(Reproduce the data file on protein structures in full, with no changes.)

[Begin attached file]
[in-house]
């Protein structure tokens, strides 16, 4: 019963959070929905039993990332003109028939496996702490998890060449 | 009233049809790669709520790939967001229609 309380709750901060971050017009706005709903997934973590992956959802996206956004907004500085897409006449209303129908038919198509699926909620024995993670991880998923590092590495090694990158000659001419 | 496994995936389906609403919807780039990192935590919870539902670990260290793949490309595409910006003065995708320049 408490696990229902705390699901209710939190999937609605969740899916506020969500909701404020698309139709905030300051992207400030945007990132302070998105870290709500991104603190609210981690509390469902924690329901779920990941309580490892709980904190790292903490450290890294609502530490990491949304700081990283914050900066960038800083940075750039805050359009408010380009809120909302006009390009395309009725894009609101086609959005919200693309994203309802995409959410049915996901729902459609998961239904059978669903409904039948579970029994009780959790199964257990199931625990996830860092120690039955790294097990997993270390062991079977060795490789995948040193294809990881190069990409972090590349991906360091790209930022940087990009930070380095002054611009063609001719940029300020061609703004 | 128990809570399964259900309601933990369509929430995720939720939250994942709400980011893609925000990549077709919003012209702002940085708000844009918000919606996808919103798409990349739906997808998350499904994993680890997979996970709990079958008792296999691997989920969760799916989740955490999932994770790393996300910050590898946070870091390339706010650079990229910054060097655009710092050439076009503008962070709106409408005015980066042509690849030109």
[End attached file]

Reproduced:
[in-house]
């Protein structure tokens, strides 16, 4: 019963959070929905039993990332003109028939496996702490998890060449 | 009233049809790669709520790939967001229609 309380709750901060971050017009706005709903997934973590992956959802996206956004907004500085897409006449209303129908038919198509699926909620024995993670991880998923590092590495090694990158000659001419 | 496994995936389906609403919807780039990192935590919870539902670990260290793949490309595409910006003065995708320049 408490696990229902705390699901209710939190999937609605969740899916506020969500909701404020698309139709905030300051992207400030945007990132302070998105870290709500991104603190609210981690509390469902924690329901779920990941309580490892709980904190790292903490450290890294609502530490990491949304700081990283914050900066960038800083940075750039805050359009408010380009809120909302006009390009395309009725894009609101086609959005919200693309994203309802995409959410049915996901729902459609998961239904059978669903409904039948579970029994009780959790199964257990199931625990996830860092120690039955790294097990997993270390062991079977060795490789995948040193294809990881190069990409972090590349991906360091790209930022940087990009930070380095002054611009063609001719940029300020061609703004 | 128990809570399964259900309601933990369509929430995720939720939250994942709400980011893609925000990549077709919003012209702002940085708000844009918000919606996808919103798409990349739906997808998350499904994993680890997979996970709990079958008792296999691997989920969760799916989740955490999932994770790393996300910050590898946070870091390339706010650079990229910054060097655009710092050439076009503008962070709106409408005015980066042509690849030109």